The genius of the Passivhaus methodology is that it recognizes that the building itself–its skeleton and skin–is technology. As with other clean tech, we can therefore combine computer modeling, applied physics, and human innovation to maximize performance and minimize cost. Our goal is the optimal supply of light, heat, and air for building occupants.
Generous high performance windows capture natural daylight and solar heat gain, while shading devices shield from overheating.
Continuous insulation and thermal bridge-free assemblies keep Passivhaus buildings warm in winter and cool in summer.
A robust air barrier eliminates leaks through walls, foundation, and roof, while heat recovery ventilation (HRV) functions as the respiratory system of the building, providing a constant supply of filtered fresh air to building occupants.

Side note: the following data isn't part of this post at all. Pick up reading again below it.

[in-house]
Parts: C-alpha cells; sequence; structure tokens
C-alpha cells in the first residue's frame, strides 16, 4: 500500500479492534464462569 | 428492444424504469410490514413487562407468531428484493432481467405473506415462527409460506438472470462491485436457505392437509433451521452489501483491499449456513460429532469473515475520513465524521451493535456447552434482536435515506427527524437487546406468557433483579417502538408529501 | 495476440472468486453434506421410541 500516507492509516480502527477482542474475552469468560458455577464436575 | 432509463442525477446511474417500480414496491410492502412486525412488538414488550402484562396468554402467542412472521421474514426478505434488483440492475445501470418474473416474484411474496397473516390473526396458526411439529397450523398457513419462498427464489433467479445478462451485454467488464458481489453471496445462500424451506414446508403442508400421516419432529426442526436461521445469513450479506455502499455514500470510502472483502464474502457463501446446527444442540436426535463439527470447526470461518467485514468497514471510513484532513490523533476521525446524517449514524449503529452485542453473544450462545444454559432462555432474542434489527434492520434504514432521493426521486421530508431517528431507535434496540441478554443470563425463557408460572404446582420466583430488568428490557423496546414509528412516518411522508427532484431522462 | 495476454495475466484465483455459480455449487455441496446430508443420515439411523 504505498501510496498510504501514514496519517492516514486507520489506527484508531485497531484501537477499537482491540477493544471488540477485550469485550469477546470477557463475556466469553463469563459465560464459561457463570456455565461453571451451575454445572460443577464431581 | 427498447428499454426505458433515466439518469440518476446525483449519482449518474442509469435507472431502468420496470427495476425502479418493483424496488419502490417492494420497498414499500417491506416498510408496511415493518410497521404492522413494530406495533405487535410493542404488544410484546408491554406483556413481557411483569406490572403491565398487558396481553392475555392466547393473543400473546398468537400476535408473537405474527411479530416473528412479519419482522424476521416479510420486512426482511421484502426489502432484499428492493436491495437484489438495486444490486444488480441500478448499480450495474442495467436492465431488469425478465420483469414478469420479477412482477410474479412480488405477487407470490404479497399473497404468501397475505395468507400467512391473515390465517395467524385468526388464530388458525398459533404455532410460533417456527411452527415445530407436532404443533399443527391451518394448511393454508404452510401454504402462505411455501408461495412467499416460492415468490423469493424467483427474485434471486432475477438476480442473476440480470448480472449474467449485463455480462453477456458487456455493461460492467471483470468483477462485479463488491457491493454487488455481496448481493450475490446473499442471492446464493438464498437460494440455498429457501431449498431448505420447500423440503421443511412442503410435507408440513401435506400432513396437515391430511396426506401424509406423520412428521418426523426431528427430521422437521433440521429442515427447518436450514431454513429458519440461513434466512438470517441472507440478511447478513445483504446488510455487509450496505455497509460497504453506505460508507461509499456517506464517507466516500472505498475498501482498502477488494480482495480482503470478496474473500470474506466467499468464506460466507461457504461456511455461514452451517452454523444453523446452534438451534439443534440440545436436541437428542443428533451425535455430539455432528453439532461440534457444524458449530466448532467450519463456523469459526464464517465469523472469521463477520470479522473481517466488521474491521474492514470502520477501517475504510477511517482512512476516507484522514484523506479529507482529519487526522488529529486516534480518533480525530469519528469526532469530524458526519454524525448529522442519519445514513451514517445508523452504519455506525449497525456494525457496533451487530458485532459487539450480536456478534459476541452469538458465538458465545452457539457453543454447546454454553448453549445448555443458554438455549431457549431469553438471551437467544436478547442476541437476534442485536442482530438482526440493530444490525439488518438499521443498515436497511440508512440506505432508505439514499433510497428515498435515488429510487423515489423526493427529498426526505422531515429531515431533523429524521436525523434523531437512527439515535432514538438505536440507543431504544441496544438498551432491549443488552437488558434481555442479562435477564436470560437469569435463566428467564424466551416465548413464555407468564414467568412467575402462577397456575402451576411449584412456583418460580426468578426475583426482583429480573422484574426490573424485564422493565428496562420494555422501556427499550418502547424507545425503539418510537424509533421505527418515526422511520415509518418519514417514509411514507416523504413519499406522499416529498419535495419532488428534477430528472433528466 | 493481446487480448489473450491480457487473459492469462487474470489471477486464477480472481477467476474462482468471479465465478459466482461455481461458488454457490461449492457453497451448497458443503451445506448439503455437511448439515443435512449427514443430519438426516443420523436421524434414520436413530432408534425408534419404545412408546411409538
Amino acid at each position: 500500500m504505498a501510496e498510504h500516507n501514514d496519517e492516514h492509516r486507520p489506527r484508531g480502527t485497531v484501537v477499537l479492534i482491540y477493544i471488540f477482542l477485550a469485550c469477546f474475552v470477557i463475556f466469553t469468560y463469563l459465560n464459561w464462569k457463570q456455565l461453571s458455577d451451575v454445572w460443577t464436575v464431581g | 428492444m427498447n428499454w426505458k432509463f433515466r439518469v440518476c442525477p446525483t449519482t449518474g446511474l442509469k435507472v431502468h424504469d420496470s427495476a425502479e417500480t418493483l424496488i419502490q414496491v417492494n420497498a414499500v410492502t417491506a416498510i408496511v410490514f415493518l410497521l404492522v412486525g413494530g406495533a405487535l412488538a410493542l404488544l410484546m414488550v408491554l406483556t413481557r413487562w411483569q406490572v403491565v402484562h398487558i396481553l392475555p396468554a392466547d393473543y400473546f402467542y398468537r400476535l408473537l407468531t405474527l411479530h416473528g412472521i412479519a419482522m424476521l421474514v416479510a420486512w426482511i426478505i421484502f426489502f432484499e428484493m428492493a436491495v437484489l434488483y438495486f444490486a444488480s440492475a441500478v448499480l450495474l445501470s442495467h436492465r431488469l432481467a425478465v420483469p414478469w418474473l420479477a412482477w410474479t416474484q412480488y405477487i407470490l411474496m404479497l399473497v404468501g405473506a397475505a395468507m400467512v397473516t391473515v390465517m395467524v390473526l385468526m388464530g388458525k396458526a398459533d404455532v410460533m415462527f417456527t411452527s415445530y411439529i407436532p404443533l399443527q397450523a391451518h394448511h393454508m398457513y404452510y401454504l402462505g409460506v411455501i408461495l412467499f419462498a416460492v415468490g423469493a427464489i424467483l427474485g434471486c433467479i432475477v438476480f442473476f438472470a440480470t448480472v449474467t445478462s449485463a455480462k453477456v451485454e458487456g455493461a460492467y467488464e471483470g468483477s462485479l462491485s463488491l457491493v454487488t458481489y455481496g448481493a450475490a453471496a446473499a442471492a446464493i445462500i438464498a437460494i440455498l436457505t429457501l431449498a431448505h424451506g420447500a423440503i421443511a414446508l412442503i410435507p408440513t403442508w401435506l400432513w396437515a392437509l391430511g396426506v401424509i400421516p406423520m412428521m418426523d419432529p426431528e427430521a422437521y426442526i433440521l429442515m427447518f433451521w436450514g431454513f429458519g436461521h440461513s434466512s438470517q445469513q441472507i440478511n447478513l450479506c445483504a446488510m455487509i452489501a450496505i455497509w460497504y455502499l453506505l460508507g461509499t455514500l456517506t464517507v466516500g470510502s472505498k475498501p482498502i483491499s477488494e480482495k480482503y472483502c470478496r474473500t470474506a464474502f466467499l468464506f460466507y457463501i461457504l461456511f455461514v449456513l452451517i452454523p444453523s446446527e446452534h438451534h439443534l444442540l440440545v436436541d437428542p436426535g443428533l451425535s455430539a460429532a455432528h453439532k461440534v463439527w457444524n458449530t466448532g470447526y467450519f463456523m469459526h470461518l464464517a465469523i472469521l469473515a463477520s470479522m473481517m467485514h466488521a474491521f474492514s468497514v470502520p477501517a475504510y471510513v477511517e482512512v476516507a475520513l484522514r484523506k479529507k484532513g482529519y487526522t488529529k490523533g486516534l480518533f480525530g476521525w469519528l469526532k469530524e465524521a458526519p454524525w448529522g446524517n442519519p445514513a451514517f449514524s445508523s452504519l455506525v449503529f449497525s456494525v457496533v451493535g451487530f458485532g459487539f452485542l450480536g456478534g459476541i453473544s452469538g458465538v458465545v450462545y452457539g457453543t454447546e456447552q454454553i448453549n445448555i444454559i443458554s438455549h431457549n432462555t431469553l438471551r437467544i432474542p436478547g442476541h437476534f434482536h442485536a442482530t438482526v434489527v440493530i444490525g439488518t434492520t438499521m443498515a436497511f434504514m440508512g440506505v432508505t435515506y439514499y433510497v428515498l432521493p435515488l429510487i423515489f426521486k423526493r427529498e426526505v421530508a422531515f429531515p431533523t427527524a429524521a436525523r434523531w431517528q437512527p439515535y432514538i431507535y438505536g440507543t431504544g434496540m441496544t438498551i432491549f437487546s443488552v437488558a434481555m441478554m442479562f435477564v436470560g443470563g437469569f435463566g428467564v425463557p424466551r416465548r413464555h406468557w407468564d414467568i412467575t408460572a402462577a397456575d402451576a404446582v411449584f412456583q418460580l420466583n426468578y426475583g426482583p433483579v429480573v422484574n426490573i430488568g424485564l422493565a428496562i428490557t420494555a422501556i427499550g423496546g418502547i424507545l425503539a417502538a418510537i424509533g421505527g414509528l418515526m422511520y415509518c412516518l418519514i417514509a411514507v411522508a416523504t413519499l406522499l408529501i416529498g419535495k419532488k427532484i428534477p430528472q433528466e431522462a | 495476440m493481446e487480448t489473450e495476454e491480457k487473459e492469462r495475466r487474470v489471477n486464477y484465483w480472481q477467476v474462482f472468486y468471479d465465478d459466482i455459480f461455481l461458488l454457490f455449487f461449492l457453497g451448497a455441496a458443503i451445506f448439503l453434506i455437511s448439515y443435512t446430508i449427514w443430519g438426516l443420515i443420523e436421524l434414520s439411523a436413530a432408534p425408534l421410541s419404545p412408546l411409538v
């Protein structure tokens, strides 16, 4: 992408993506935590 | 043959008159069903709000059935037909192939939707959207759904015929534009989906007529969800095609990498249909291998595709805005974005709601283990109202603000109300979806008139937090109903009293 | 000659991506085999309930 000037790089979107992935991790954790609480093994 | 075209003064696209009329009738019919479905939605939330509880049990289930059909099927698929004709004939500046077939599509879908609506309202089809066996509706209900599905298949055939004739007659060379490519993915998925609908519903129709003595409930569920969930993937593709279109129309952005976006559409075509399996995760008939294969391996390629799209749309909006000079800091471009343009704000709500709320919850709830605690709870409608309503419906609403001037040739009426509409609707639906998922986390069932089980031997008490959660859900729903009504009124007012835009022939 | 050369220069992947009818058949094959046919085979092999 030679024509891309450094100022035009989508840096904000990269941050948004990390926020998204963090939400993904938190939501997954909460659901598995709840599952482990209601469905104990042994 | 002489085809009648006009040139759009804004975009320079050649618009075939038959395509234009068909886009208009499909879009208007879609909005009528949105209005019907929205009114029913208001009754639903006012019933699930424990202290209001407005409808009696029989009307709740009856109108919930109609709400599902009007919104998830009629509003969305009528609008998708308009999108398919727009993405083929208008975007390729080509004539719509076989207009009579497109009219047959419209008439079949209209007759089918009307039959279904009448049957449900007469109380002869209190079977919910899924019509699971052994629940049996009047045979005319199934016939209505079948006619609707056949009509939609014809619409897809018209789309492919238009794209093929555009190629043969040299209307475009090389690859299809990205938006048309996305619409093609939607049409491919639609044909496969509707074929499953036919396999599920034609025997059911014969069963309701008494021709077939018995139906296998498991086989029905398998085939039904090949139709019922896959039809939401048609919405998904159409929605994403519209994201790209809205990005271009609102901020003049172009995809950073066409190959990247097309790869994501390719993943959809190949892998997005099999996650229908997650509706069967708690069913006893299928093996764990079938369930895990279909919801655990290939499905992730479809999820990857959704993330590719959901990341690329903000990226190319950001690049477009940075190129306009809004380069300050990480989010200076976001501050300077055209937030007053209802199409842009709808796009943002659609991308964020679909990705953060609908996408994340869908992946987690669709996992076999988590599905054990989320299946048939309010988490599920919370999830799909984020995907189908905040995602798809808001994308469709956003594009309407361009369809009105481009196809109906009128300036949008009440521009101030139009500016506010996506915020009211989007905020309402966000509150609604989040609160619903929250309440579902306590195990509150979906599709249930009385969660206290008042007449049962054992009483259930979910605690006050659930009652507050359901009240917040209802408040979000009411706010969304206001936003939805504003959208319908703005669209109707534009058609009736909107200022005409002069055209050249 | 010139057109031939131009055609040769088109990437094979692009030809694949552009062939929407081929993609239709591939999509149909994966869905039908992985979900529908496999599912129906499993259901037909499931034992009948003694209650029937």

Inside the HRV a passive heat exchanger transfers the thermal energy of exhaust air into incoming fresh air. It’s like keeping the windows open in the middle of winter without losing heat (or, in summer, without gaining heat.)
Because the two streams of air–exhaust and fresh–never actually mix, the balanced ventilation of the HRV expels oxygen-depleted air while bringing in oxygen-rich air.
The filters inside the HRV clean the incoming air, making the quality of indoor air superior to that of outside air, especially in polluted urban areas or during wildfires or periods of heavy pollen.
In a traditional house, you have a lot of air movement and a lot of different temperatures depending on where you are. In a passive house, you never feel a draft.”
Brandon Nicholson: NK Architects, quoted by Pittsburgh Post-Gazette
Passivhaus design optimizes the light, air, and thermal energy of a building, reducing building energy use by as much as 75%. It’s the world’s most rigorous building energy standard, charting a straight path to zero carbon building. The result is a better way to design and build, with revolutionary performance and predictable results.